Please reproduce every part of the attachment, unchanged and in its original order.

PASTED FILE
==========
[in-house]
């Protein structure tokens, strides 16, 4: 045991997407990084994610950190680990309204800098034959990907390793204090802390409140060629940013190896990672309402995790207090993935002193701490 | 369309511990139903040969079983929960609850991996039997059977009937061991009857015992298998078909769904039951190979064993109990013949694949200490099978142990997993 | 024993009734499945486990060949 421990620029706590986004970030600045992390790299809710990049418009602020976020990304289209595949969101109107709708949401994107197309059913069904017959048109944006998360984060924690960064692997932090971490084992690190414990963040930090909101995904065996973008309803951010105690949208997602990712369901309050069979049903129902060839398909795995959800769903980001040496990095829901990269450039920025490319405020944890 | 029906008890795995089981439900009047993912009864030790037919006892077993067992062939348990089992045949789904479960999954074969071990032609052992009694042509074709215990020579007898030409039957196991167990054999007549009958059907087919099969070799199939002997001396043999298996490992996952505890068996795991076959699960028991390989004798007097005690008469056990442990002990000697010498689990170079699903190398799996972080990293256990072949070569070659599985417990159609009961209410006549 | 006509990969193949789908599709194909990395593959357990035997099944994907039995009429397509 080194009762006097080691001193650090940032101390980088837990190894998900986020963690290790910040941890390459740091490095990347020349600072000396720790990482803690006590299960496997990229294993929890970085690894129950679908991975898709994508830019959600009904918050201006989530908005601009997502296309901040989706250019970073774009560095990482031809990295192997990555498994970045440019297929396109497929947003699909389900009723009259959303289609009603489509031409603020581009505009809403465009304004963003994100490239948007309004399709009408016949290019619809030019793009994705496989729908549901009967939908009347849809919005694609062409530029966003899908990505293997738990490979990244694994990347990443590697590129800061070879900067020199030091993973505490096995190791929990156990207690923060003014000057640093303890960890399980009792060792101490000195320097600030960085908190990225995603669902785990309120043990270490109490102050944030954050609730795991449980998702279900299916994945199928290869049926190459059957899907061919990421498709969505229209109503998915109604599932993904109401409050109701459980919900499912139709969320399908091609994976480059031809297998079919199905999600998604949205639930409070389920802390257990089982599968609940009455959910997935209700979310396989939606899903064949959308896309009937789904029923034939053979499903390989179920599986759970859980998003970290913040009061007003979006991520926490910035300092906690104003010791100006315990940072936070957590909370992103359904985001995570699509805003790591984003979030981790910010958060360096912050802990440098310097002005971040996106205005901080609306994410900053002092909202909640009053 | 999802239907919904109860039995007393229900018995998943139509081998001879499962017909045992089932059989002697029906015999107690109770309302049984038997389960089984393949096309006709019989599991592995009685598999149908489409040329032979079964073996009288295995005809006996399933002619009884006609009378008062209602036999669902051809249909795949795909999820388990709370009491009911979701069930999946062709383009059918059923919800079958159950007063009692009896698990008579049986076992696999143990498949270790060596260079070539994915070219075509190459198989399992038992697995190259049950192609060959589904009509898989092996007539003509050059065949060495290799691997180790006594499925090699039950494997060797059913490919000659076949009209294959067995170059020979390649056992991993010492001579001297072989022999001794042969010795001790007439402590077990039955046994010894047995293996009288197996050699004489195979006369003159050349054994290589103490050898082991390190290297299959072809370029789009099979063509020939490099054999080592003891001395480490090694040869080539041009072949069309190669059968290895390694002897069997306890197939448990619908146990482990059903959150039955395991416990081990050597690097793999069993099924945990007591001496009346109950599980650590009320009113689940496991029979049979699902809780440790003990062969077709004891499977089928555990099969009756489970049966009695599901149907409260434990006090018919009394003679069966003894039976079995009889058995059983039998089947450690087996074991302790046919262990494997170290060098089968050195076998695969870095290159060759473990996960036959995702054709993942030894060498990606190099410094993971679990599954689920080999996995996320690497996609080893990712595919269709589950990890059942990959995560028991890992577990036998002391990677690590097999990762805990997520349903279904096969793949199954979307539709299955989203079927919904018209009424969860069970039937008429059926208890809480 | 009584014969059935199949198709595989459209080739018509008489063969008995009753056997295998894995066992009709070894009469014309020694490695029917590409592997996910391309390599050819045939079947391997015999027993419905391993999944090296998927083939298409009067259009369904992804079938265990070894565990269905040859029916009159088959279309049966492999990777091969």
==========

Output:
[in-house]
């Protein structure tokens, strides 16, 4: 045991997407990084994610950190680990309204800098034959990907390793204090802390409140060629940013190896990672309402995790207090993935002193701490 | 369309511990139903040969079983929960609850991996039997059977009937061991009857015992298998078909769904039951190979064993109990013949694949200490099978142990997993 | 024993009734499945486990060949 421990620029706590986004970030600045992390790299809710990049418009602020976020990304289209595949969101109107709708949401994107197309059913069904017959048109944006998360984060924690960064692997932090971490084992690190414990963040930090909101995904065996973008309803951010105690949208997602990712369901309050069979049903129902060839398909795995959800769903980001040496990095829901990269450039920025490319405020944890 | 029906008890795995089981439900009047993912009864030790037919006892077993067992062939348990089992045949789904479960999954074969071990032609052992009694042509074709215990020579007898030409039957196991167990054999007549009958059907087919099969070799199939002997001396043999298996490992996952505890068996795991076959699960028991390989004798007097005690008469056990442990002990000697010498689990170079699903190398799996972080990293256990072949070569070659599985417990159609009961209410006549 | 006509990969193949789908599709194909990395593959357990035997099944994907039995009429397509 080194009762006097080691001193650090940032101390980088837990190894998900986020963690290790910040941890390459740091490095990347020349600072000396720790990482803690006590299960496997990229294993929890970085690894129950679908991975898709994508830019959600009904918050201006989530908005601009997502296309901040989706250019970073774009560095990482031809990295192997990555498994970045440019297929396109497929947003699909389900009723009259959303289609009603489509031409603020581009505009809403465009304004963003994100490239948007309004399709009408016949290019619809030019793009994705496989729908549901009967939908009347849809919005694609062409530029966003899908990505293997738990490979990244694994990347990443590697590129800061070879900067020199030091993973505490096995190791929990156990207690923060003014000057640093303890960890399980009792060792101490000195320097600030960085908190990225995603669902785990309120043990270490109490102050944030954050609730795991449980998702279900299916994945199928290869049926190459059957899907061919990421498709969505229209109503998915109604599932993904109401409050109701459980919900499912139709969320399908091609994976480059031809297998079919199905999600998604949205639930409070389920802390257990089982599968609940009455959910997935209700979310396989939606899903064949959308896309009937789904029923034939053979499903390989179920599986759970859980998003970290913040009061007003979006991520926490910035300092906690104003010791100006315990940072936070957590909370992103359904985001995570699509805003790591984003979030981790910010958060360096912050802990440098310097002005971040996106205005901080609306994410900053002092909202909640009053 | 999802239907919904109860039995007393229900018995998943139509081998001879499962017909045992089932059989002697029906015999107690109770309302049984038997389960089984393949096309006709019989599991592995009685598999149908489409040329032979079964073996009288295995005809006996399933002619009884006609009378008062209602036999669902051809249909795949795909999820388990709370009491009911979701069930999946062709383009059918059923919800079958159950007063009692009896698990008579049986076992696999143990498949270790060596260079070539994915070219075509190459198989399992038992697995190259049950192609060959589904009509898989092996007539003509050059065949060495290799691997180790006594499925090699039950494997060797059913490919000659076949009209294959067995170059020979390649056992991993010492001579001297072989022999001794042969010795001790007439402590077990039955046994010894047995293996009288197996050699004489195979006369003159050349054994290589103490050898082991390190290297299959072809370029789009099979063509020939490099054999080592003891001395480490090694040869080539041009072949069309190669059968290895390694002897069997306890197939448990619908146990482990059903959150039955395991416990081990050597690097793999069993099924945990007591001496009346109950599980650590009320009113689940496991029979049979699902809780440790003990062969077709004891499977089928555990099969009756489970049966009695599901149907409260434990006090018919009394003679069966003894039976079995009889058995059983039998089947450690087996074991302790046919262990494997170290060098089968050195076998695969870095290159060759473990996960036959995702054709993942030894060498990606190099410094993971679990599954689920080999996995996320690497996609080893990712595919269709589950990890059942990959995560028991890992577990036998002391990677690590097999990762805990997520349903279904096969793949199954979307539709299955989203079927919904018209009424969860069970039937008429059926208890809480 | 009584014969059935199949198709595989459209080739018509008489063969008995009753056997295998894995066992009709070894009469014309020694490695029917590409592997996910391309390599050819045939079947391997015999027993419905391993999944090296998927083939298409009067259009369904992804079938265990070894565990269905040859029916009159088959279309049966492999990777091969």